Skullcandy switches to Aryaka, meets spike in customer demand

technoloryindustryThe technology industry has been buzzing with the news that Apple Inc. plans to remove the headphone jack in its immensely popular iPhones. In the past, the headphone industry never used to make much news, until Apple bought Beats Electronics for $3 billion. Given this latest development, the headphone industry will now face a critical situation, even more so than the mobile industry. Lightning-based headphones can offer a superior experience, and Bluetooth audio has come a long way in recent years, but one of the most popular players in the market, Skullcandy, stands to benefit a great deal as it is the only pure-play headphone company. Skullcandy has been adept at keeping up with trends not only in the headphones market, but also in the networking space, by getting rid of MPLS to improve business productivity and meet a rise in demand.

On the lookout for a consistent, stable and reliable WAN
customer-demandWhen systems manager Yohan Beghein joined Skullcandy as a network architect, he had a major challenge at hand — customer demand spiked tremendously during the holiday season. To meet this level of demand, productivity and collaboration levels needed to be at an all-time high. With MPLS, this was a challenge. Application performance was poor, and Skullcandy was experiencing latency issues. With offices around the globe and the adoption of cloud-based SAP Business ByDesign, Beghein needed to deliver a consistent, stable, reliable and latency-optimized WAN to implement better global productivity and collaboration for Skullcandy.

The rescue mission at Shenzhen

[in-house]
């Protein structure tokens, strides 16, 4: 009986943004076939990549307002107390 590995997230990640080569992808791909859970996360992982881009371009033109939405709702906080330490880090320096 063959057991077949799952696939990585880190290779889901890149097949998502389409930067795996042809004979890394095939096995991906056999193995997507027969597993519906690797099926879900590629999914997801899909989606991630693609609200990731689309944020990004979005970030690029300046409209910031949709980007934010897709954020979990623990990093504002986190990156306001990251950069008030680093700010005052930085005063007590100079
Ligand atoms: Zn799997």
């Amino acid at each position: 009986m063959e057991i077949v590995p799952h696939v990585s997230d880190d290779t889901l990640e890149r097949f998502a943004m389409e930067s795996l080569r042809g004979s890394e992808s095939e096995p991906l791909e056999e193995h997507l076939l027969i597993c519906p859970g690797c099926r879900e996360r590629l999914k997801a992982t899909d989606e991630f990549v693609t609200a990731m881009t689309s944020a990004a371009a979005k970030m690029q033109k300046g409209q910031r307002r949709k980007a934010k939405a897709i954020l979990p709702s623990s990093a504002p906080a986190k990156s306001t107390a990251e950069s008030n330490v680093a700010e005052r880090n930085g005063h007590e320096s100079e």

After an arduous search procedure, Beghein came across Aryaka and did a proof of concept with two of their sites, Skullcandy’s headquarters in Utah and their office in Shenzhen, China. The deployment was up within a week, and the performance improvements were such that the end users in China had this to say: “Wow! What did you do to the network?” After deploying Aryaka’s WAN as-a-Service, Skullcandy’s Telepresence, VoIP, SAP Business ByDesign and Product Lifecycle Management (PLM) application performance increased significantly, and Skullcandy was able to meet the spikes in demand, as well as improve employee productivity.

What did Aryaka do differently?
With MPLS, it took several months to get the links and bandwidth in place, but since Aryaka has global Points of Presence (POPs), Skullcandy just needed to connect to Aryaka’s POPs via standard IPSec VPN tunnels. These tunnels, with built-in redundancy, allowed Skullcandy to talk to their HQ, data center and cloud/SaaS resources. For example, when users typed “” into their browsers, the traffic was automatically routed to Aryaka and was then optimized and routed to SAP’s datacenters. Combine this with flexibility of bandwidth, 24x7x365 support, zero CapEx and 99.99% uptime, and Skullcandy now had access to a global cloud presence that was always available with low latency.


“Aryaka gives us much better flexibility, improves service levels, lowers overall cost, and simplifies our global environment,” said Mark Hopkins, Senior Director of IT at Skullcandy. “Overall it has been a big win for us!”

Simplified management + agile deployment = faster performance

A global presence does not mean it has to take more time to deploy a network. And once deployed, employees should be able to collaborate seamlessly, whether they are next door or halfway across the globe. Shifting to Aryaka simplifies network management and makes global companies like Skullcandy more agile, leading to faster performance and optimizing the use of time and money.

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About the author

Nilesh Surana is a Marketing Manager for Aryaka, a social media enthusiast and an ardent Manchester United fan.